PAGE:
Can a Laser Pointer Hurt Your Eyes?
Laser pointers are commonly used by presenters to aid them in their demonstrations. There are concerns that laser pointers could potentially cause damage to the eyes.
If you’re worried about hurting yourself or the ones you love, continue reading to learn more regarding this concern.
What Happens if You Point a Laser in Your Eye?
Some mild symptoms could appear as a result of directly pointing a laser into your eyes, but they’re usually not serious. The most occurring symptom of laser eye damage is flash blindness. It’s just the reaction of your eyes as a result of being hit with the laser pointer, similar to looking directly at the sun when you go outdoors.
The good news is that it’s not permanent damage and you shouldn’t worry about it. If this happens while you’re doing a potentially dangerous activity, like driving, operating heavy machinery, or climbing up a hill, you should stop whatever you’re doing immediately until you can see more clearly.
Headaches are also a common symptom of laser eye damage. Headaches caused by lasers can last a few hours but there’s nothing to worry about. It’s simply your body's physical reaction to something of this nature.
Spotty vision is another less likely symptom of laser eye damage. It usually goes away within a couple of hours. Watery eyes can also happen as a result of the irritation caused by laser exposure.
If any of the previously mentioned symptoms don’t disappear in a few hours after exposure to laser beams, or if you feel pain in your eyes, then you should book an appointment with a doctor.
Can a Laser Pointer Damage Your Eyes Permanently?
Whether pointing a laser in your eyes causes eye damage or not mainly depends on the output power of the laser and the time of exposure.
Retinal damage as a result of exposure to laser can cause permanent damage to the eyes. The retina is the tissue lining the back of our eyes. It captures the images we see and sends them to the brain, creating the perception of vision, much like the sensor of a camera.
In the United States, the FDA (Food and Drug Administration) is responsible for the regulation of lasers. Most lasers used in toys are classified as type I, that’s under four milliwatts of power which isn’t really enough to cause permanent eye damage.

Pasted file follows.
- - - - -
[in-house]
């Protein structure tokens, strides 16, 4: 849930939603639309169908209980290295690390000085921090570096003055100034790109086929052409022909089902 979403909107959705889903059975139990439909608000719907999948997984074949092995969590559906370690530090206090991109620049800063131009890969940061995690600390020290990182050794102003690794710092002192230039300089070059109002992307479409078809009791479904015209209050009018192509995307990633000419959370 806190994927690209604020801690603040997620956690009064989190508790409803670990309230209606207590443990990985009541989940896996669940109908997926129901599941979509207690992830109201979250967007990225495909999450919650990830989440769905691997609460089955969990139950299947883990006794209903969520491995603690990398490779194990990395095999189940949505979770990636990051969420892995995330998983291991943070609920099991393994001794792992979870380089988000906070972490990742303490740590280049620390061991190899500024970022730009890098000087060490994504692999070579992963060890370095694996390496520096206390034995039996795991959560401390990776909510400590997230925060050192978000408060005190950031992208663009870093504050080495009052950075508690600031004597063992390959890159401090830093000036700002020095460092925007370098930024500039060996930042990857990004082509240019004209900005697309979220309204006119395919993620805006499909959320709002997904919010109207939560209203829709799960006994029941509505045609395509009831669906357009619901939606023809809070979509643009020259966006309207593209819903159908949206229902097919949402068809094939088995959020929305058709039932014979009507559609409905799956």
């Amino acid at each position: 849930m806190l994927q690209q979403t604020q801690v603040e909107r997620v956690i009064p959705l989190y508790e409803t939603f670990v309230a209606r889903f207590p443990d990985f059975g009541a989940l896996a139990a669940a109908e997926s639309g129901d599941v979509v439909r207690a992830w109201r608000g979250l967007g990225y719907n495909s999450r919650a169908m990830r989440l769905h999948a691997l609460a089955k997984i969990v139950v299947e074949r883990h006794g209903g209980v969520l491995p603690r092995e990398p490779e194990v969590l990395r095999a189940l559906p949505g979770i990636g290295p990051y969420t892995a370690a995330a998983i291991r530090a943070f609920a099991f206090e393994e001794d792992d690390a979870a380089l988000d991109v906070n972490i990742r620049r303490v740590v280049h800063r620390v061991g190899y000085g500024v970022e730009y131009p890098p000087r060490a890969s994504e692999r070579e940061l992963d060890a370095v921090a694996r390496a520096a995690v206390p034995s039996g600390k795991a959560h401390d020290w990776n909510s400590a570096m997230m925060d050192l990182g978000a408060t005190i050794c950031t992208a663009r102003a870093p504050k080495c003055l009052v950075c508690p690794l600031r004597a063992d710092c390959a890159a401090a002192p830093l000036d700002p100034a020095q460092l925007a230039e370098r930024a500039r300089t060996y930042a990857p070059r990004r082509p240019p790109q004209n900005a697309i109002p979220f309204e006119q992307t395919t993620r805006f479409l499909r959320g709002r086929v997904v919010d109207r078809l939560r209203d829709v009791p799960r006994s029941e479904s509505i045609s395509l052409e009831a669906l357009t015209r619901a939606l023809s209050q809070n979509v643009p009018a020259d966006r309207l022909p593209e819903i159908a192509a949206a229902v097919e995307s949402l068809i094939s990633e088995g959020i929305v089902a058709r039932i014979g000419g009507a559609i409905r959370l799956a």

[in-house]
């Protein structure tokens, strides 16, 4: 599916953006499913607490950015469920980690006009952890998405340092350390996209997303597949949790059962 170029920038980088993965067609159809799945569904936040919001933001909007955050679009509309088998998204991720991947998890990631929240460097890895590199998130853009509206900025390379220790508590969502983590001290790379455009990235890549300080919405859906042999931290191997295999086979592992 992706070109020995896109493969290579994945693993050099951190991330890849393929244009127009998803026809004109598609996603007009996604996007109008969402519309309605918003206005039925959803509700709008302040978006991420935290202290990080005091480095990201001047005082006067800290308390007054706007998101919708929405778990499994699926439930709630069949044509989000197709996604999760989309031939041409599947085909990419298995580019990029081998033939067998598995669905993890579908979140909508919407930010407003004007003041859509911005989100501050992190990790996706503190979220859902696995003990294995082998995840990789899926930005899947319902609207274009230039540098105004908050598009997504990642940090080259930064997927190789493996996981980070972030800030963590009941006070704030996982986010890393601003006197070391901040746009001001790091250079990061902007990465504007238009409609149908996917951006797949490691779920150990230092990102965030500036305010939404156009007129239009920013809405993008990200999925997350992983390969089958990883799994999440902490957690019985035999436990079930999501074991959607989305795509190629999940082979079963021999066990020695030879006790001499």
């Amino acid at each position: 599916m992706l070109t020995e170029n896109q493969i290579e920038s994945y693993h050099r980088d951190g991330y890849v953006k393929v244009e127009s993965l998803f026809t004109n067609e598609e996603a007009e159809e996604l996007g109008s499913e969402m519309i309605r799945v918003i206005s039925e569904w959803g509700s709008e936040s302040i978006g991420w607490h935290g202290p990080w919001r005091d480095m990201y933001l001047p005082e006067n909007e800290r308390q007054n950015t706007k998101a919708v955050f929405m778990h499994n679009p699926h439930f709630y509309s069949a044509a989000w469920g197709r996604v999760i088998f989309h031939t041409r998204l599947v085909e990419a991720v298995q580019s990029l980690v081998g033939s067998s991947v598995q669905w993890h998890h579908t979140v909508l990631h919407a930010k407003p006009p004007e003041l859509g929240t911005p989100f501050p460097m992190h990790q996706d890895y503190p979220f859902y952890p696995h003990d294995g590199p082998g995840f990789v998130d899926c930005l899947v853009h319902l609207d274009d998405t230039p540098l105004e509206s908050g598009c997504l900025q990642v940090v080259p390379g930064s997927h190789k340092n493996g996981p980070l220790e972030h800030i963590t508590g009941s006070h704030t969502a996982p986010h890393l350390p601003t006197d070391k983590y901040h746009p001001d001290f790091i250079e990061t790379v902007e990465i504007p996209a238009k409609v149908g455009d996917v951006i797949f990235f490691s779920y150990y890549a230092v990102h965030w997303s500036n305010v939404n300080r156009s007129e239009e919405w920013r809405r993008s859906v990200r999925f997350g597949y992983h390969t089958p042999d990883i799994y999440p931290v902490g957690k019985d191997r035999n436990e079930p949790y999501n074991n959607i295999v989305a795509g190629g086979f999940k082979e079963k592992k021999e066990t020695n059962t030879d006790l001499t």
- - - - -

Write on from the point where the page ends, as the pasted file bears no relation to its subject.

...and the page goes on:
Laser pointers are classified as either type II or type IIIA. These laser pointers can have up to five milliwatts of power. That’s enough power to cause permanent eye damage and it could take just a few seconds to severely hurt your eyes, at least theoretically.
Nevertheless, in real life, due to the fact that the eyes make tiny movements all the time, this makes it impossible to achieve a continuous exposure time long enough to cause damage. No cases of permanent eye damage by regulated lasers were reported to date.
It may seem outrageous to worry about five milliwatts of power, which is just a tiny fraction of the power of a 60 watt light bulb. However, only 10% of the power output of a light bulb is converted to light, the rest is lost as heat. On the other hand, the output power of a laser is a measure of the light output. Additionally, laser beams are coherent and highly directional whereas ordinary light is spread out.
The real problem is with illegally imported, unknown laser pointers available on the internet or at suspicious vendors. These lasers are not regulated by the FDA and thus could potentially have a power output that exceeds the specified limits. Green lasers are basically brighter than red lasers at a same power ouput, so be careful with those cheap green ones.
It was reported that a 15-year-old in Switzerland lost his eyesight after buying a laser pointer off the internet. The laser pointer had a whopping power output of 150 milliwatts. That’s 30x the power of the laser pointers approved by the FDA, which explains the irreversible damage done to the teenager’s eyes.
While permanent damage to the eyes caused by laser pointers is rather unlikely, you should always try to avoid exposing your eyes to direct laser beams, especially if the power output of the laser is unknown. Prevention is the key here. There’s no need to panic though, a split second of exposure to laser won’t cause loss of eyesight.
It’s also worth noting that it’s important to warn kids about buying lasers from unknown sources. If your child owns a pocket laser, check the label on it for the manufacturer’s name and power output to make sure that it’s safe. If it doesn’t have a label, throw it away.
Finally, check out this video below by the FDA. The video discusses the safety of laser pointers and general precautions to take.